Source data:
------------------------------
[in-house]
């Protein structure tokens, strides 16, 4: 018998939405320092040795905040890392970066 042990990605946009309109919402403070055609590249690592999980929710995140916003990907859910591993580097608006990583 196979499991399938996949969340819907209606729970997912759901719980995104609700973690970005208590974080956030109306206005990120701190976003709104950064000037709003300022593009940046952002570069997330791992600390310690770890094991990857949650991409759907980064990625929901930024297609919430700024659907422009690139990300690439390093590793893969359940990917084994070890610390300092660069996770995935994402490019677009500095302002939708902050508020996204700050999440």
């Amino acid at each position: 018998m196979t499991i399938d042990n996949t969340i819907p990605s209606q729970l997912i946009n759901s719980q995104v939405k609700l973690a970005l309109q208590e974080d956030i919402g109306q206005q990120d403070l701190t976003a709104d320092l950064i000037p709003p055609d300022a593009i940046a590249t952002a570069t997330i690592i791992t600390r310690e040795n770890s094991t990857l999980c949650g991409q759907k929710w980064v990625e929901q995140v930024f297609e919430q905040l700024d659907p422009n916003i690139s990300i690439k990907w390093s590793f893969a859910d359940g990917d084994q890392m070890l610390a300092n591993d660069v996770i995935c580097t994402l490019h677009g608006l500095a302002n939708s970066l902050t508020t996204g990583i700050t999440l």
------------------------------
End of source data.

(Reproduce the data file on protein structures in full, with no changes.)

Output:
[in-house]
């Protein structure tokens, strides 16, 4: 018998939405320092040795905040890392970066 042990990605946009309109919402403070055609590249690592999980929710995140916003990907859910591993580097608006990583 196979499991399938996949969340819907209606729970997912759901719980995104609700973690970005208590974080956030109306206005990120701190976003709104950064000037709003300022593009940046952002570069997330791992600390310690770890094991990857949650991409759907980064990625929901930024297609919430700024659907422009690139990300690439390093590793893969359940990917084994070890610390300092660069996770995935994402490019677009500095302002939708902050508020996204700050999440």
């Amino acid at each position: 018998m196979t499991i399938d042990n996949t969340i819907p990605s209606q729970l997912i946009n759901s719980q995104v939405k609700l973690a970005l309109q208590e974080d956030i919402g109306q206005q990120d403070l701190t976003a709104d320092l950064i000037p709003p055609d300022a593009i940046a590249t952002a570069t997330i690592i791992t600390r310690e040795n770890s094991t990857l999980c949650g991409q759907k929710w980064v990625e929901q995140v930024f297609e919430q905040l700024d659907p422009n916003i690139s990300i690439k990907w390093s590793f893969a859910d359940g990917d084994q890392m070890l610390a300092n591993d660069v996770i995935c580097t994402l490019h677009g608006l500095a302002n939708s970066l902050t508020t996204g990583i700050t999440l």